312 Pages
    by Routledge

    310 Pages
    by Routledge

    First Published in 1999. Psychoanalysis first developed as a method of therapy in the strict medical sense. Freud had discovered that certain circumscribed disorders that have no discernible organic basis-such as hysterical convulsions, phobias, depressions, drug addictions, functional stomach upsets --can be cured by uncovering the unconscious factors that underlie them. In the course of time disturbances of this kind were summarily called neurotic. Therefore humility as well as hope is required in any discussion of the possibility of psychoanalytic self-examination. It is the object of this book to raise this question seriously, with all due consideration for the difficulties involved.

    Introduction; Chapter 1 Feasibility and Desirability of Self-Analysis; Chapter 2 The Driving Forces in Neuroses; Chapter 3 Stages of Psychoanalytic Understanding; Chapter 4 The Patient’s Share in the Psychoanalytic Process; Chapter 5 The Analyst’s Share in the Psychoanalytic Process; Chapter 6 Occasional Self-Analysis; Chapter 7 Systematic Self-Analysis; Chapter 8 Systematic Self-Analysis of a Morbid Dependency; Chapter 9 Spirit and Rules of Systematic Self-Analysis; Chapter 10 Dealing with Resistances; Chapter 11 Limitations of Self-Analysis;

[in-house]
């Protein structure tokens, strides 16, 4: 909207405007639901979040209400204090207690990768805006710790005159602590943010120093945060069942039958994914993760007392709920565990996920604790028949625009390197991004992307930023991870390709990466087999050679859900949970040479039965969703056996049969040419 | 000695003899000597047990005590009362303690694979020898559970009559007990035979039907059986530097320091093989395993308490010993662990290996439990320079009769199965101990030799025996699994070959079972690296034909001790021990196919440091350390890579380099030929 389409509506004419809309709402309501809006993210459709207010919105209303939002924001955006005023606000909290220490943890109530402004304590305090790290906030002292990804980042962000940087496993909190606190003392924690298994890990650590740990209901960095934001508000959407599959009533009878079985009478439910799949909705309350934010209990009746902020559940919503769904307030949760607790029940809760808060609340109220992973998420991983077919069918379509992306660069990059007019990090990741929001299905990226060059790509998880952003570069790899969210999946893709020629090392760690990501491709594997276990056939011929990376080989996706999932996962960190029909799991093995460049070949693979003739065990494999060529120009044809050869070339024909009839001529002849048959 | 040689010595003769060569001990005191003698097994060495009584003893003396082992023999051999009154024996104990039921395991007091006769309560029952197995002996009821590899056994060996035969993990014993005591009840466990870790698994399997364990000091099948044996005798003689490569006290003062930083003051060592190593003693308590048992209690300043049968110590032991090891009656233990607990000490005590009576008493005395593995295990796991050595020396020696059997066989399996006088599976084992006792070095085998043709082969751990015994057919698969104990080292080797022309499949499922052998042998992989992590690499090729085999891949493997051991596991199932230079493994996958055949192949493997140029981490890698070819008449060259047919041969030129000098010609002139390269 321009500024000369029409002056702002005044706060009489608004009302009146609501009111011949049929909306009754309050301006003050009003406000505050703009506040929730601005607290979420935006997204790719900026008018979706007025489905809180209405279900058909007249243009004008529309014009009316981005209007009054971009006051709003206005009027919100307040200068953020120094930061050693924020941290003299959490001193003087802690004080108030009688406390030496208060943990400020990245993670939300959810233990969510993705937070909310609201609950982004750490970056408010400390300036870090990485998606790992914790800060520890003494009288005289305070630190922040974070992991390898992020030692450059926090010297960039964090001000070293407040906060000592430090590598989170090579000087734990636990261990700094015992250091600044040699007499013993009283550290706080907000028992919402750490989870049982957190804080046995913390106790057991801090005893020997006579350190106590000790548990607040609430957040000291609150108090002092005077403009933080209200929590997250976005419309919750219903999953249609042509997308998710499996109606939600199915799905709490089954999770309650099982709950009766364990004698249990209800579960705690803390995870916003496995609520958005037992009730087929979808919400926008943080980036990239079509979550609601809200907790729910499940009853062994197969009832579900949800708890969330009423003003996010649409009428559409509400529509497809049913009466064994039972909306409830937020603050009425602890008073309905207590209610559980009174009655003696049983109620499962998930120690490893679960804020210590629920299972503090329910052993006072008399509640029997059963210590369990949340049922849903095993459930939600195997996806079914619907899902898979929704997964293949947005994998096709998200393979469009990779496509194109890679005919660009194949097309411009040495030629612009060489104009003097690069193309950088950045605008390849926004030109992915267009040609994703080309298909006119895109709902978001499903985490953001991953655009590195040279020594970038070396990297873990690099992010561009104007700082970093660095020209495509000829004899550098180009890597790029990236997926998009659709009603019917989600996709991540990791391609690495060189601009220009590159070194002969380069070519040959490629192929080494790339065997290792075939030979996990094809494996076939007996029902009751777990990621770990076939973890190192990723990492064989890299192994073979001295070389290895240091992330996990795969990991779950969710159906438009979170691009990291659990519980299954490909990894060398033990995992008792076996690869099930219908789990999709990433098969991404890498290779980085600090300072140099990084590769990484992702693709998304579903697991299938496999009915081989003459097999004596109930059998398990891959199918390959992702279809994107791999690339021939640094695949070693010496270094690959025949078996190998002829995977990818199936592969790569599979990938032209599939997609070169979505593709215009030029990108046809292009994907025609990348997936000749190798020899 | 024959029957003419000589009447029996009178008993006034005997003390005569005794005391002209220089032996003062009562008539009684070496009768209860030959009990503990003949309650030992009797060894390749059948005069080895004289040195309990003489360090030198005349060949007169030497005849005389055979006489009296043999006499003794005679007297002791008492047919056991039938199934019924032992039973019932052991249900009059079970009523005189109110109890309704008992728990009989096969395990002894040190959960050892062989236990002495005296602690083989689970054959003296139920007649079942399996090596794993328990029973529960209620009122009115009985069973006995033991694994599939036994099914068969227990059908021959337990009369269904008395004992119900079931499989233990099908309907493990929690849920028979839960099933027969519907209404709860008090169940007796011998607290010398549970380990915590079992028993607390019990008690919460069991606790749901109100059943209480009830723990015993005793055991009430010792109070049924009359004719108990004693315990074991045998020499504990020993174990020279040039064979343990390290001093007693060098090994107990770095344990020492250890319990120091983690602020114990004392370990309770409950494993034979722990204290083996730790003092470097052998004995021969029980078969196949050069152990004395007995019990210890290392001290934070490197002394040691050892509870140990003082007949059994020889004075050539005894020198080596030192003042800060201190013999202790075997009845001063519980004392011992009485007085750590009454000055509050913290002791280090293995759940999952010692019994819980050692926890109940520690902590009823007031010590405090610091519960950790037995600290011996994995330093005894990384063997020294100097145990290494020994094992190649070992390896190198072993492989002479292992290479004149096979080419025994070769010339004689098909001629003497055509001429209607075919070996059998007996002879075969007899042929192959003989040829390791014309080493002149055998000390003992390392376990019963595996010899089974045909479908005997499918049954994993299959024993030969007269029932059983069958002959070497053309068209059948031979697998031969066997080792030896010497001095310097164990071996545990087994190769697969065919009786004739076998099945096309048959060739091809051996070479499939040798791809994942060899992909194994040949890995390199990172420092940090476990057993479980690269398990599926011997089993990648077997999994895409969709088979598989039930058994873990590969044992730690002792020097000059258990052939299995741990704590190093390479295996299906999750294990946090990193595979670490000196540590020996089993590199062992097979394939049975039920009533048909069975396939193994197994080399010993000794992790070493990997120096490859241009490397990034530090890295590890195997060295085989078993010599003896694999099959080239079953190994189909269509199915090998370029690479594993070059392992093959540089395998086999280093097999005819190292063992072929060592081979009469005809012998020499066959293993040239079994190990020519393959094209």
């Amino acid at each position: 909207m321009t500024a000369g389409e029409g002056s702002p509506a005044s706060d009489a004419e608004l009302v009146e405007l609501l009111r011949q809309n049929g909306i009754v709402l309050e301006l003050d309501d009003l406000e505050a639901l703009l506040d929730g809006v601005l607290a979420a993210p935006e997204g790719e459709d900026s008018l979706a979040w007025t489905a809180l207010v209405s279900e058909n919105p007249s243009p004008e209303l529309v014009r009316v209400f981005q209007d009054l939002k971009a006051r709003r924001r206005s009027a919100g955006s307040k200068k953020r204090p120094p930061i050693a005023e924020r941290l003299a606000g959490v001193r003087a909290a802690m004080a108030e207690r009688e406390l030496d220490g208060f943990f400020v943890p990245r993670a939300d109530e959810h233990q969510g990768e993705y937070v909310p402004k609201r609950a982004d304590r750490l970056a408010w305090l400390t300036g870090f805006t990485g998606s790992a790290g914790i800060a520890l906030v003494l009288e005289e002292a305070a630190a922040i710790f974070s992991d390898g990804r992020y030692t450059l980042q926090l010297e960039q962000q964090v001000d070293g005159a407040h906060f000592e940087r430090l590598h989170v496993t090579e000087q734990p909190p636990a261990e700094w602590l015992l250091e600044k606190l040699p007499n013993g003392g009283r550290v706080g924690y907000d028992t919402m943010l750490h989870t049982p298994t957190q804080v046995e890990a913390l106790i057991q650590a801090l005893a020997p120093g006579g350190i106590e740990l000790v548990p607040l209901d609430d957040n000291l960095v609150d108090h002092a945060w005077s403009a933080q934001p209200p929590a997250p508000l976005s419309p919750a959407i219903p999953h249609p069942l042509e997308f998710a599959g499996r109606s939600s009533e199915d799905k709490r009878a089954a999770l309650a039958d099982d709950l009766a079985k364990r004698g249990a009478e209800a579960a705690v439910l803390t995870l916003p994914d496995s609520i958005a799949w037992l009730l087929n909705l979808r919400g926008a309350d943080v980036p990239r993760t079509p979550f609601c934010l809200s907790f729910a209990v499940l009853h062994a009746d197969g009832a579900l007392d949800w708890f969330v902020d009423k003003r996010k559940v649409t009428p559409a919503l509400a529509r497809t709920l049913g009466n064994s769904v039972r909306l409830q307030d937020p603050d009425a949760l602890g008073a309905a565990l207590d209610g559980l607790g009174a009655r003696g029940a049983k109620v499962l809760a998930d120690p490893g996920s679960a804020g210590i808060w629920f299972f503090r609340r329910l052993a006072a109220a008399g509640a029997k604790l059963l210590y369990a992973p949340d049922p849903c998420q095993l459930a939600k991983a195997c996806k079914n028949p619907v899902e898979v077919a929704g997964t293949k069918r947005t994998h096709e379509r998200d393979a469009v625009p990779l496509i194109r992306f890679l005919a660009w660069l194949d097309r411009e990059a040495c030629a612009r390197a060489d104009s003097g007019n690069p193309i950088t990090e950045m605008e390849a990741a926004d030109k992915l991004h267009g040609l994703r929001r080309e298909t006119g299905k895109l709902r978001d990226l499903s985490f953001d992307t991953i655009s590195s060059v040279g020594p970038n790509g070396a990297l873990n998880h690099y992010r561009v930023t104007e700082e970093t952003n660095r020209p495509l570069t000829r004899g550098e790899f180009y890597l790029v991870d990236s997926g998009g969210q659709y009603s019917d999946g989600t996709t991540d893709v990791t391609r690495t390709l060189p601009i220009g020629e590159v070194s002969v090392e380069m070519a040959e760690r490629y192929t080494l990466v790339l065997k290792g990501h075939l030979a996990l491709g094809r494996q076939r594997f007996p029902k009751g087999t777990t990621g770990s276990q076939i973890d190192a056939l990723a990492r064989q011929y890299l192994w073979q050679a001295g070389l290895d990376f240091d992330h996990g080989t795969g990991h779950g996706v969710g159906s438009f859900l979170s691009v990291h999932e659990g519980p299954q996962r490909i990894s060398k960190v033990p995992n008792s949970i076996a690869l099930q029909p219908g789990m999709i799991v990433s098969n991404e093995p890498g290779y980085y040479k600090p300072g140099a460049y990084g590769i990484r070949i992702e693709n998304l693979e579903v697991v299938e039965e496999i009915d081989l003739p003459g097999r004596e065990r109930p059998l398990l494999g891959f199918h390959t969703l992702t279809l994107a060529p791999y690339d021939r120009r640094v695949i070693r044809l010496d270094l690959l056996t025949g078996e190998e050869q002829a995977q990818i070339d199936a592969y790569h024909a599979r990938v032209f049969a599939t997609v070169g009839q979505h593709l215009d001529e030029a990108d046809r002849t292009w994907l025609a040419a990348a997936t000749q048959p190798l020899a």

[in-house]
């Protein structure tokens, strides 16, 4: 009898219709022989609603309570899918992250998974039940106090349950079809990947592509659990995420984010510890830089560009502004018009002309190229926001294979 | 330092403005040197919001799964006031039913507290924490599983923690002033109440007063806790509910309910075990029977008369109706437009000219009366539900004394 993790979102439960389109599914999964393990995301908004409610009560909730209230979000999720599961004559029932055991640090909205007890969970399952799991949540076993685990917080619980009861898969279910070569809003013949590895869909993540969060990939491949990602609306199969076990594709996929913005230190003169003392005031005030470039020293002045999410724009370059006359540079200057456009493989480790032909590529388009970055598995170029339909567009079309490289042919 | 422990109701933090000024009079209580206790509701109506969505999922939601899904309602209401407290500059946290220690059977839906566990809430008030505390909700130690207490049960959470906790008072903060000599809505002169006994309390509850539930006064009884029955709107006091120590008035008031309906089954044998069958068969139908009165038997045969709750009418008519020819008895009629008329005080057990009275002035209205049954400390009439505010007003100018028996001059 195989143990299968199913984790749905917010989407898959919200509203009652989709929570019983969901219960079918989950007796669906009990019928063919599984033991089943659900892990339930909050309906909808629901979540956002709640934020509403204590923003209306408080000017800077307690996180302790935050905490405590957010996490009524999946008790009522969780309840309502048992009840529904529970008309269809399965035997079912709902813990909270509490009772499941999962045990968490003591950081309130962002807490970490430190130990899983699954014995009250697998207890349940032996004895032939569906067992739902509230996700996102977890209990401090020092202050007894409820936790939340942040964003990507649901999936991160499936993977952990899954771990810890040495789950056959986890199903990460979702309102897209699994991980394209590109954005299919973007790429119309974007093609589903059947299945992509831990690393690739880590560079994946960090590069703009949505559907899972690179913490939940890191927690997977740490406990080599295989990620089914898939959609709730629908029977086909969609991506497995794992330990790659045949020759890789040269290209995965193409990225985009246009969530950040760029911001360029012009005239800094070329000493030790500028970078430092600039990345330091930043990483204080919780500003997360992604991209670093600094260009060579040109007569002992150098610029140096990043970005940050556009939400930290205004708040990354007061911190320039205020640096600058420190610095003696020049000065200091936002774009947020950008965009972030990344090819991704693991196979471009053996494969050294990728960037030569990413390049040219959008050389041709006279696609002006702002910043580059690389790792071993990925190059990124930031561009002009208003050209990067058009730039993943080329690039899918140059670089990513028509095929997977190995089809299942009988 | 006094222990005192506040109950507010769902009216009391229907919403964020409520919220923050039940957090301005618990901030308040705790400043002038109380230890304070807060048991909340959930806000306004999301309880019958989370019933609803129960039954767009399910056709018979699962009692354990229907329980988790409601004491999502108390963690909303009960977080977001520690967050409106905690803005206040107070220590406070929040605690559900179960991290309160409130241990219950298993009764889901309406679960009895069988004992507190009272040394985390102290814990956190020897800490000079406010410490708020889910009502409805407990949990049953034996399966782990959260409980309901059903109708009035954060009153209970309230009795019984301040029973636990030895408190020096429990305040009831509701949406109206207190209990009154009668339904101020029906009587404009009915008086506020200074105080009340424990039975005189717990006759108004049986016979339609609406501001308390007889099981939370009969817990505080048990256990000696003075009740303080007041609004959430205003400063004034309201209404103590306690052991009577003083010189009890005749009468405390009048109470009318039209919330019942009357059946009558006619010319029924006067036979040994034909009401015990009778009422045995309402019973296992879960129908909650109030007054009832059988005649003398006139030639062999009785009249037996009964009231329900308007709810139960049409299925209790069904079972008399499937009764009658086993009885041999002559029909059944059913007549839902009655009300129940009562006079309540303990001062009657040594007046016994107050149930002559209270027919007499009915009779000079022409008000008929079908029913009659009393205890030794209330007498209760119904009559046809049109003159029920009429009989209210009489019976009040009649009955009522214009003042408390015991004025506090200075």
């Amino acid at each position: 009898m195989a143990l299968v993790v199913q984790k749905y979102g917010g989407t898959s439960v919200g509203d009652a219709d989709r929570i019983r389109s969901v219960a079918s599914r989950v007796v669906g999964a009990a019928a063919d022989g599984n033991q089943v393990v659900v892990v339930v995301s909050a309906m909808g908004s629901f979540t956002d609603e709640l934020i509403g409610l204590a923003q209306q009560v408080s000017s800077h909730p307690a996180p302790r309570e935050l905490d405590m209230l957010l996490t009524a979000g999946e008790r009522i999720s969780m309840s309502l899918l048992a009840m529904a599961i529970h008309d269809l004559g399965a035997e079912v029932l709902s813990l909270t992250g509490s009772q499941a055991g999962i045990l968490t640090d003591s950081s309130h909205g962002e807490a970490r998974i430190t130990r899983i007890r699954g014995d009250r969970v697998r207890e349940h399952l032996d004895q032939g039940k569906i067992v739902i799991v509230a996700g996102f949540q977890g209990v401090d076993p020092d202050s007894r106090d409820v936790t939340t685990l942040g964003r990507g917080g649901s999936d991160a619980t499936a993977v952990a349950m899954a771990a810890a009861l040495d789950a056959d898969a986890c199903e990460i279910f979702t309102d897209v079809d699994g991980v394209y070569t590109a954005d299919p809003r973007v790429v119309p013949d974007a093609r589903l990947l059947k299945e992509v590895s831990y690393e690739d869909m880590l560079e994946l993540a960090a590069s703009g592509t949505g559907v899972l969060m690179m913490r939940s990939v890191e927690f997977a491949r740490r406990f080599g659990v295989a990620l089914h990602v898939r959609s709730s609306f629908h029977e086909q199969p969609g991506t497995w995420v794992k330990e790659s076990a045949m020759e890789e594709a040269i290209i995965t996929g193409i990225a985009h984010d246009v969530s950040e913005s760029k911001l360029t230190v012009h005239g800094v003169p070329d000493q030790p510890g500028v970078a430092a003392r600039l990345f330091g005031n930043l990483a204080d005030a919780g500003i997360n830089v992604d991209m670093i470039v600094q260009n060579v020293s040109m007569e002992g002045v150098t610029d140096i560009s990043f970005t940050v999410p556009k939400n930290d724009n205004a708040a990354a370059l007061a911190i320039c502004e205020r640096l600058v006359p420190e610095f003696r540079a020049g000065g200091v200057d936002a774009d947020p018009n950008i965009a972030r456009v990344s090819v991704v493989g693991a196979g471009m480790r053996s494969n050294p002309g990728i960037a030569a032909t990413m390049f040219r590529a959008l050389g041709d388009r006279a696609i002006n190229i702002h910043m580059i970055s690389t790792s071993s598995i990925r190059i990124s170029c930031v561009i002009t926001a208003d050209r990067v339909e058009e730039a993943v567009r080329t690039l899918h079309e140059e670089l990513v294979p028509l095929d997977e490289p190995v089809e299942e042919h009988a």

Karen Horney